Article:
I changed my ways, literally overnight and showed up the next day to lead a PT (physical training). The students were required to be there 15 minutes early to set up with rubber boats, filled with water and standing by to begin the PT session. Most of the time I would lead the PT’s. The students were required to do everything that I did and at my pace. I considered myself a very fair, but highly demanding instructor. My expectations of the students’ performance was no less than 110%. I did not tolerate drama or anything less than each exercise performed 100% properly. If the class began to look as if they were “sand-bagging” (not caring or not putting 110% into the exercise), I would stop whatever I was doing, shake my head and say to them “why are you embarrassing me, my instructor staff and yourselves with your slack-ass attitude?” There was no response. I didn’t even yell, just with a whisper to one student “go get wet and sandy…you have three minutes to hit the surf, get sand, and return to your spots in the last exercise position….do it.” Realizing how irritated I was, the student reacted like he was shot out of a cannon. He yelled “2**, hit the surf….wet and sandy back to your spots in the push-up position…..NOWWWWWW!”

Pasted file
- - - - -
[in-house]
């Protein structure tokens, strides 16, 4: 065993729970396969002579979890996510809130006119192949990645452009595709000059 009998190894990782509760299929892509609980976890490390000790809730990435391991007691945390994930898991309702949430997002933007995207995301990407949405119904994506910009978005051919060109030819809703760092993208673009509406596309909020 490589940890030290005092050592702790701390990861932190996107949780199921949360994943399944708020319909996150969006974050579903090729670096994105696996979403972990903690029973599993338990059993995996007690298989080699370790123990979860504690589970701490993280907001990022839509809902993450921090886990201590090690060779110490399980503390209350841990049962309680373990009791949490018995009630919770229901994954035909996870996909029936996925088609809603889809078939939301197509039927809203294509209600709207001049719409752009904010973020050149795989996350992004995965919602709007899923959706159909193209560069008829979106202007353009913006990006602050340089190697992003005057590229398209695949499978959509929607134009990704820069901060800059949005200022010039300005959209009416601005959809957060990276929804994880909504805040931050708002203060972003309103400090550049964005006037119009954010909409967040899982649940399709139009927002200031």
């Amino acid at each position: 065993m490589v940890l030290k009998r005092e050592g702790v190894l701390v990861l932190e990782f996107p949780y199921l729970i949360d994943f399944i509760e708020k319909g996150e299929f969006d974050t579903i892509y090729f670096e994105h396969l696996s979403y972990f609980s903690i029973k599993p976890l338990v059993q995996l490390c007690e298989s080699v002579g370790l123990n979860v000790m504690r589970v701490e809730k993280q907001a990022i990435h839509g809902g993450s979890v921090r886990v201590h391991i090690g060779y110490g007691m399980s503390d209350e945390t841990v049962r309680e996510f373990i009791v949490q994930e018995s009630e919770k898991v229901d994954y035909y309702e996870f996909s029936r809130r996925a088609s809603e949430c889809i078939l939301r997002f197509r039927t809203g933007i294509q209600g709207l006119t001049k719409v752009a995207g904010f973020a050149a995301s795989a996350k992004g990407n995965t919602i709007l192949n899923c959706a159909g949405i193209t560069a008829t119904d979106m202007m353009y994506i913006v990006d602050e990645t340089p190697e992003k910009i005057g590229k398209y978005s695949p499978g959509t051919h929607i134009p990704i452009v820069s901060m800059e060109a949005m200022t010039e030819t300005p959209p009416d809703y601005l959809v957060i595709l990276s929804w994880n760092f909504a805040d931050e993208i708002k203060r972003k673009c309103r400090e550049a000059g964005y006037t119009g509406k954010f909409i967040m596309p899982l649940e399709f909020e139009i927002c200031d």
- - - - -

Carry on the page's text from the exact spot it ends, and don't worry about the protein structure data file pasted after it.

When the 1st student returned, I dropped down to the push up position with him and waited….Realizing how serious I was, he began yelling instructions with a sense of urgency as the other trainees returned from the ocean and sand to their individual spots. I said in a calm voice “Can everyone hear me?” I received a loud and thunderous HOO-YAH! I told them, not to ever-present that sort of attitude ever again, while in training or as a SEAL. Needless to say, the rest of that PT rocked the entire compound and the other side of the base could hear it as well. During the process of the next two weeks leading up to Hell Week, it became very clear from an instructor’s perspective (mine specifically), who was determined to be a hairy-chested frogman and who was still on the fence about the whole idea of the type of lifestyle and commitment that would present itself upon successful pinning of the trident and completion of their first platoon deployment and every one after that.